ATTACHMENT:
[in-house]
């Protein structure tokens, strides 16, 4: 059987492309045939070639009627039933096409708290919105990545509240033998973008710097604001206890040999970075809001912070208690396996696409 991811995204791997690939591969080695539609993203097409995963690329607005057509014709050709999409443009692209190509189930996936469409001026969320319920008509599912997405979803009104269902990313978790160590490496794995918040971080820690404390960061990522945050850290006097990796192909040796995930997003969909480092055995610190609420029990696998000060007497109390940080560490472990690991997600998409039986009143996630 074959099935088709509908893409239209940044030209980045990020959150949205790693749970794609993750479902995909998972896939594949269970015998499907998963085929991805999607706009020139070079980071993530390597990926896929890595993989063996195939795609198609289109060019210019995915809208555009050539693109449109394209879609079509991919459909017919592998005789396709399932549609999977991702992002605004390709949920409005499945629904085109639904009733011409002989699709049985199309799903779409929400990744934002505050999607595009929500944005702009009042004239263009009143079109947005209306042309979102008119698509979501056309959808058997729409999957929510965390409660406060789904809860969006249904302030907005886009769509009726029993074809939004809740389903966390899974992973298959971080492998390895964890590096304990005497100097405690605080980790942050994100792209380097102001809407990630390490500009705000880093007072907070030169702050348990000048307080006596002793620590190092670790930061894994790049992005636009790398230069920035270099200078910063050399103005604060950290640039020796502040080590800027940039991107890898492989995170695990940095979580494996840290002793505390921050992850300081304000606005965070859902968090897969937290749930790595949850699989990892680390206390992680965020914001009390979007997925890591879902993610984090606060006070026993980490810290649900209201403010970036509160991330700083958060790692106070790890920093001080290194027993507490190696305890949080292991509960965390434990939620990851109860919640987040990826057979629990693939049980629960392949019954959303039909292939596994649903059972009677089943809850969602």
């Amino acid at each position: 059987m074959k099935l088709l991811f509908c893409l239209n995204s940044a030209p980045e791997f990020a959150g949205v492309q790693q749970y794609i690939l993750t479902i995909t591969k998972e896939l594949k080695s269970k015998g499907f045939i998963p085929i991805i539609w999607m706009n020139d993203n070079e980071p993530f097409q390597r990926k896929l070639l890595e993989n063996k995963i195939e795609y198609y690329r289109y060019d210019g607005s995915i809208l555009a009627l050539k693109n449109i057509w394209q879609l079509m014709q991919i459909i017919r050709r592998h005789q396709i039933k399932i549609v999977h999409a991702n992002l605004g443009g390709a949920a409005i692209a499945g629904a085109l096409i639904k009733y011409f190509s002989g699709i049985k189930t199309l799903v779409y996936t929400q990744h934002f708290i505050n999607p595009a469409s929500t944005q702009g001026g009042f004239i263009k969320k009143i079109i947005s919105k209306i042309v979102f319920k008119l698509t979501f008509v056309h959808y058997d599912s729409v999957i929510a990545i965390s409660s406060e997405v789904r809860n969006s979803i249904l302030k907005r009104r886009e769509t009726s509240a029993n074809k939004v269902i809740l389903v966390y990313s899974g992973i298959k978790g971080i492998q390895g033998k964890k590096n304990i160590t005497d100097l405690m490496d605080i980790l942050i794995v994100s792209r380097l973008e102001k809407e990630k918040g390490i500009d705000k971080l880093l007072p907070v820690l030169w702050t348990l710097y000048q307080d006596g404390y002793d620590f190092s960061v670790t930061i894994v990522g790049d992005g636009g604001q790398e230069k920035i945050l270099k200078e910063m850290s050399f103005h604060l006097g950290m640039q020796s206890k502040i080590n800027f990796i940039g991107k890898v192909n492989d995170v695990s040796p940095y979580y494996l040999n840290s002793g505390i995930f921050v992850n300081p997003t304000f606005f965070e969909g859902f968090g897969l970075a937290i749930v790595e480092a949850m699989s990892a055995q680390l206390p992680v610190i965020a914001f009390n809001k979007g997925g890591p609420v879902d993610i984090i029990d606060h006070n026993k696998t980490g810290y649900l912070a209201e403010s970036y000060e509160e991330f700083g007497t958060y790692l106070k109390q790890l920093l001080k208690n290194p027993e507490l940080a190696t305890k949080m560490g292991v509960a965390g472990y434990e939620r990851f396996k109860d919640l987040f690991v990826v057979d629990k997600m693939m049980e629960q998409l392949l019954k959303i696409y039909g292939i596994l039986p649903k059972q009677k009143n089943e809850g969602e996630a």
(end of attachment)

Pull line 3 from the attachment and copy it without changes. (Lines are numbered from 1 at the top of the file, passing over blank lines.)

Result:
């Amino acid at each position: 059987m074959k099935l088709l991811f509908c893409l239209n995204s940044a030209p980045e791997f990020a959150g949205v492309q790693q749970y794609i690939l993750t479902i995909t591969k998972e896939l594949k080695s269970k015998g499907f045939i998963p085929i991805i539609w999607m706009n020139d993203n070079e980071p993530f097409q390597r990926k896929l070639l890595e993989n063996k995963i195939e795609y198609y690329r289109y060019d210019g607005s995915i809208l555009a009627l050539k693109n449109i057509w394209q879609l079509m014709q991919i459909i017919r050709r592998h005789q396709i039933k399932i549609v999977h999409a991702n992002l605004g443009g390709a949920a409005i692209a499945g629904a085109l096409i639904k009733y011409f190509s002989g699709i049985k189930t199309l799903v779409y996936t929400q990744h934002f708290i505050n999607p595009a469409s929500t944005q702009g001026g009042f004239i263009k969320k009143i079109i947005s919105k209306i042309v979102f319920k008119l698509t979501f008509v056309h959808y058997d599912s729409v999957i929510a990545i965390s409660s406060e997405v789904r809860n969006s979803i249904l302030k907005r009104r886009e769509t009726s509240a029993n074809k939004v269902i809740l389903v966390y990313s899974g992973i298959k978790g971080i492998q390895g033998k964890k590096n304990i160590t005497d100097l405690m490496d605080i980790l942050i794995v994100s792209r380097l973008e102001k809407e990630k918040g390490i500009d705000k971080l880093l007072p907070v820690l030169w702050t348990l710097y000048q307080d006596g404390y002793d620590f190092s960061v670790t930061i894994v990522g790049d992005g636009g604001q790398e230069k920035i945050l270099k200078e910063m850290s050399f103005h604060l006097g950290m640039q020796s206890k502040i080590n800027f990796i940039g991107k890898v192909n492989d995170v695990s040796p940095y979580y494996l040999n840290s002793g505390i995930f921050v992850n300081p997003t304000f606005f965070e969909g859902f968090g897969l970075a937290i749930v790595e480092a949850m699989s990892a055995q680390l206390p992680v610190i965020a914001f009390n809001k979007g997925g890591p609420v879902d993610i984090i029990d606060h006070n026993k696998t980490g810290y649900l912070a209201e403010s970036y000060e509160e991330f700083g007497t958060y790692l106070k109390q790890l920093l001080k208690n290194p027993e507490l940080a190696t305890k949080m560490g292991v509960a965390g472990y434990e939620r990851f396996k109860d919640l987040f690991v990826v057979d629990k997600m693939m049980e629960q998409l392949l019954k959303i696409y039909g292939i596994l039986p649903k059972q009677k009143n089943e809850g969602e996630a």